In an attempt to understand the context, I turned to The Stargate Chronicles, a personable memoir by Joseph McMoneagle, the “psychic spy” who had identified that submarine. A retired chief warrant officer now in his 70s, McMoneagle counts among the more reputable representatives of Star Gate, having been awarded the Legion of Merit. Though he largely sticks to verifiable facts about his life and career, McMoneagle details a handful of more unusual experiences, including a time when he says he was seared by a light from the heavens and a series of visitations by a minor Hindu deity. He also lays out a novel theory of time, writing, “I believe we fool ourselves into thinking that things are linear because we normally experience them in that fashion.”

According to his story, he was the primary—possibly the only—remote viewer working for the program in mid-1984. Could he have visited Mars? I found the answer in another of his books, Mind Trek. Though the 1993 Mind Trek was published before “Mars Exploration” was approved for release (in August 2000, according to a stamp at the top of the document), a chapter titled “Another World” closely re-creates the CIA transcript, varying in only minor ways. He also adds other details, including a striking sketch of the “tall and thin” humanoids that suggests their bodies stretched to almost twice the height of the average Earthling.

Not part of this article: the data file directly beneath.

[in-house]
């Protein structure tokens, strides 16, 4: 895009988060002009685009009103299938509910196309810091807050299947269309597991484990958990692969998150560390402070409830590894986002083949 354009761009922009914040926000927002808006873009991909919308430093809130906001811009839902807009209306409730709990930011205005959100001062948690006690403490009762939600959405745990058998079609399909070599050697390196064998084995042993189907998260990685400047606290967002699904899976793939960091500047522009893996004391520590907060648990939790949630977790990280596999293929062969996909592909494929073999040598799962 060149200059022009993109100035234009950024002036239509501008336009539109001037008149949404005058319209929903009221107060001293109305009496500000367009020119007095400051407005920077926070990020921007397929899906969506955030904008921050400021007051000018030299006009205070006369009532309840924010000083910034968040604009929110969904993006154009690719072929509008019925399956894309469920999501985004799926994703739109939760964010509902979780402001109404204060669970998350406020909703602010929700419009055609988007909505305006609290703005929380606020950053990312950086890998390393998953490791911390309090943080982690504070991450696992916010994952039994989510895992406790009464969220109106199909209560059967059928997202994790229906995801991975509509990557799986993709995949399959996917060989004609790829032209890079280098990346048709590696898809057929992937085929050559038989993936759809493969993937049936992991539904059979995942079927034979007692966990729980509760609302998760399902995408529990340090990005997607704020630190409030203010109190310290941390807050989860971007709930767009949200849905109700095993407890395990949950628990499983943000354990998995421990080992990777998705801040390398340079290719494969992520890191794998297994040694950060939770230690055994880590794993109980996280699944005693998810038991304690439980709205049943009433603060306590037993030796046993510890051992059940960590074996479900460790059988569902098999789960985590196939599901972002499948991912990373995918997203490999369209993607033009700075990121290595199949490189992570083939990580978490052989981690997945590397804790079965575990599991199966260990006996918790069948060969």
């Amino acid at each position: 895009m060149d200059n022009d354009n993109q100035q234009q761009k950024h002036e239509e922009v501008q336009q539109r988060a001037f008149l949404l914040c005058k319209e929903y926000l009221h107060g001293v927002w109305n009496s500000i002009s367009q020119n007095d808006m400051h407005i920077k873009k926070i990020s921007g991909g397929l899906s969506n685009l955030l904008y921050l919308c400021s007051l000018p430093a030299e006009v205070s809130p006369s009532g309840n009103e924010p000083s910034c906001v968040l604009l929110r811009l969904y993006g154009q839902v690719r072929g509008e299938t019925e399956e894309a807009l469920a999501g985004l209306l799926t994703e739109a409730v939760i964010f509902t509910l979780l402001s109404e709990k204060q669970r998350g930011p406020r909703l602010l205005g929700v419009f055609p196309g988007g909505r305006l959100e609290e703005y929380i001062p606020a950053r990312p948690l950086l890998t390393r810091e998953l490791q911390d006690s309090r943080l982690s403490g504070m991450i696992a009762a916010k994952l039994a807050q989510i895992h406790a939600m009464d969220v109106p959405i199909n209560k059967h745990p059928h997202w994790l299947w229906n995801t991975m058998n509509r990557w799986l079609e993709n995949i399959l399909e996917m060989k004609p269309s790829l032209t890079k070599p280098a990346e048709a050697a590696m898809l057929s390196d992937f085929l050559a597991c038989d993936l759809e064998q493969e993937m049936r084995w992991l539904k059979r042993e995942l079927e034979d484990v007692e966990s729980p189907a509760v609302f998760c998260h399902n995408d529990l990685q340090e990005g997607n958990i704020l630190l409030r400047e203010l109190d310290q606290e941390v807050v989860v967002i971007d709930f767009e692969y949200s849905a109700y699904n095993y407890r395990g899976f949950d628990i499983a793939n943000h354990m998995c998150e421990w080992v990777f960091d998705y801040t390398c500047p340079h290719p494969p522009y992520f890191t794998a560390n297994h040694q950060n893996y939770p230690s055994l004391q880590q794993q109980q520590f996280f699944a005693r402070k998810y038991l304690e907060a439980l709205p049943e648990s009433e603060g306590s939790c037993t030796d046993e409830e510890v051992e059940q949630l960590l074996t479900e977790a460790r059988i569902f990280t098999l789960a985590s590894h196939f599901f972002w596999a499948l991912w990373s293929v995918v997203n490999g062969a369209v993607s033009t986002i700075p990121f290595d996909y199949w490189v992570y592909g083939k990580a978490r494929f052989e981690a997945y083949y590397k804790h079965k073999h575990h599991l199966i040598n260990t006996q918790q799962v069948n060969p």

Hoping to better understand McMoneagle’s experiences, I tracked down his home phone number and called him. Initially skeptical, he warmed to my inquiries when I brought up the CIA’s version of the viewing session.

“They shouldn’t have had that,” McMoneagle told me. He said that the visit to Mars had been requested not by the CIA but by an individual—who he declined to name—from the Army.

At the time, McMoneagle said that he was at the Virginia-based Monroe Institute—a nonprofit dedicated to the study of altered consciousness. On the day in question, he was napping in the institute’s “black box,” “a 1-foot thick, totally shielded containment room that has a shield door” used in remote viewing experiments. He said that Robert Monroe—the institute’s director and the unnamed monitor from the document—woke him and handed him the sealed envelope before leading him through the session.